Mulan

Mulan

05/01/21

Disney+

I’ve never seen Disney’s 1998 animated Mulan, but my stepdaughter loves it and I trust her judgement, so I’m predisposed to like this live action version of the tale, directed by Niki Caro.

The story is based on an old Chinese folk tale, The Ballad of Mulan, created in the time of the Northern Wei Dynasty (386–534). It tells the tale of the titular Mulan, a young woman who disguises herself as a man so that she can fight in the Imperial Army and save the dynasty from the Rouran warriors.

Mulan has always possessed the chi that marks out the greatest soldiers, but the patriarchal society she lives in demands that both men and women adhere to strict gender roles, and women are definitely not supposed to fight. Mulan wants to bring honour to her family, but she doesn’t want to wear fancy make-up or restrictive clothing; she’s not interested in learning how to pour tea with decorum, nor in acquiring any of the other skills needed to ‘make a match.’ She doesn’t want to be a wife; she wants to rise, phoenix-like, and become a warrior. So, when it looks like her ailing father might be pressed into battle, she steals his call-up papers and his sword, and sets off on her mission.

It’s a charming story, beautifully told. Yifei Liu is luminous as the eponymous heroine, her quiet determination both convincing and impressive. And this is more than just a worn-out, that-old-chestnut, girl-pretends-to-be-a-boy type thing, because – despite its historical origins – this is very much a story for our times, showing clearly how people – all people – need to be allowed to pursue their passions, and to realise their own natures. Indeed, in the form of hawk-witch Xianniang (Li Gong), we are given a very stark (and not very subtle) warning as to how destructive it can be when we are forced to deny our true selves: this is a woman made of fury, doomed to a life as an outcast, and desperate for revenge.

The fight scenes are gorgeously choreographed by Mandy Walker, a brutal ballet of physical perfection. The battle:story ratio seems well-judged: there’s not too much for me (I tend to get bored watching protracted fights), but there’s plenty for martial arts fans. Philip’s especially delighted to see veteran stars given roles with appropriate gravitas, namely Donnie Yen as Commander Tung, Jet Li as the Emperor and Jason Scott Lee as their formidable foe, Böri Khan.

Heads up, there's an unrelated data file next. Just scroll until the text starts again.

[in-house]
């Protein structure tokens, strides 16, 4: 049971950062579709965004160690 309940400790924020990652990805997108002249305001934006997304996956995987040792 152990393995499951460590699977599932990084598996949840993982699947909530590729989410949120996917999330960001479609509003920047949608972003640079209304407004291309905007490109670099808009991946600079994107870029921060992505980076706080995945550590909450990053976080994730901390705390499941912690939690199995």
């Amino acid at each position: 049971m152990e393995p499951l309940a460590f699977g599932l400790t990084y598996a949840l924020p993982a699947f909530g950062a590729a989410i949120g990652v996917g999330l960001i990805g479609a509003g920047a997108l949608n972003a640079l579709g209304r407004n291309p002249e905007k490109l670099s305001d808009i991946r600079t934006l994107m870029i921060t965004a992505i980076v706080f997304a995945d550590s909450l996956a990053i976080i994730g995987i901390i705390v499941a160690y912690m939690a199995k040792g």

The CGI hawk and phoenix are skilfully rendered, adding an interesting element of mysticism to what is essentially – in this incarnation – a realistic tale. And the relationships between the characters are nuanced and compelling, with almost everyone open to learning and accepting new norms and ideas.

For me, this is a genuine pleasure. I guess I’d better watch the animated version now…

4.1 stars

Susan Singfield

Tenet

26/08/20

You have to feel a wee bit sorry for Christopher Nolan. He is the first film director of stature to pop his head above the parapet post-lockdown, and so Tenet has the daunting task of being the flag bearer, the film expected to tempt cinema-goers back into the multiplexes en masse. Both the Bond franchise and Disney’s Mulan, have recently baulked at the responsibility and who can blame them?.

Interestingly, it’s a Bond movie that most springs to mind watching Tenet, though it would be 007 On Acid, given that its plot elements are so incomprehensible, I feel singularly unqualified to say much about them. (Sadly, I don’t possess a PHD in quantum physics.) Suffice to say that Nolans’s regular obsession with time (and the manipulation of it) are taken to their ultimate conclusion here. The result is mind bending – and not always in a good way.

The hero of the film, a CIA operative known only as The Protagonist (John David Washington), is first encountered as a member of a team carrying out a (frankly baffling) assignment in the Kiev Opera House. After that, he is recruited for a special assignment, which is referred to only by the palindromic title and a certain hand gesture. It’s all about the reversal of time or, as one character puts it, ‘entropy’. What ensues is a whole series of action set-pieces, where fights, car chases and even explosions can run forwards or backwards – often simultaneously.

The Protagonist soon finds himself teamed with the more modestly monikered Neil (Robert Pattinson) and, shortly after that, becomes increasingly enmeshed in the lives of the enigmatic Kat (Elizabeth Debicki) and her husband, power-mad Russian arms dealer, Andrei (Kenneth Branagh). Andrei, it seems, has the power to end the world as we know it, and The Protagonist has been handed the job of putting a stop to his shenanigans – so, no great pressure there…

There’s no doubting the sheer scale and ambition of this work and there’s certainly plenty of brain-scrambling action on offer, but Nolan doesn’t do himself any great favours with the complexity of the plot and the fact that much of the expository dialogue is obscured by an overly intrusive soundtrack, courtesy of Ludwig Göronsson. Washington doesn’t really have the opportunity to emote enough for us to care what happens to him, while Branagh’s snarling, bellowing Andrei veers dangerously close to caricature. Debicki is good though, and Pattinson manages to exude a suave, laidback charm, which helps no end.

I find myself alternately enjoying parts of this and feeling frustrated by others. While I’m generally the last person to favour ‘easy’ stories, I’m not convinced that this is the kind of material designed to tempt Joe Public back to the cinema – though I also have to add that it did feel wonderful to be back there, even if this isn’t the best Christopher Nolan film ever (that would be The Prestige, by the way. Thanks for asking).

If you’re looking for something big, loud and packed with action, Tenet is probably the logical choice – just don’t expect to understand everything you see.

3.8 stars

Philip Caveney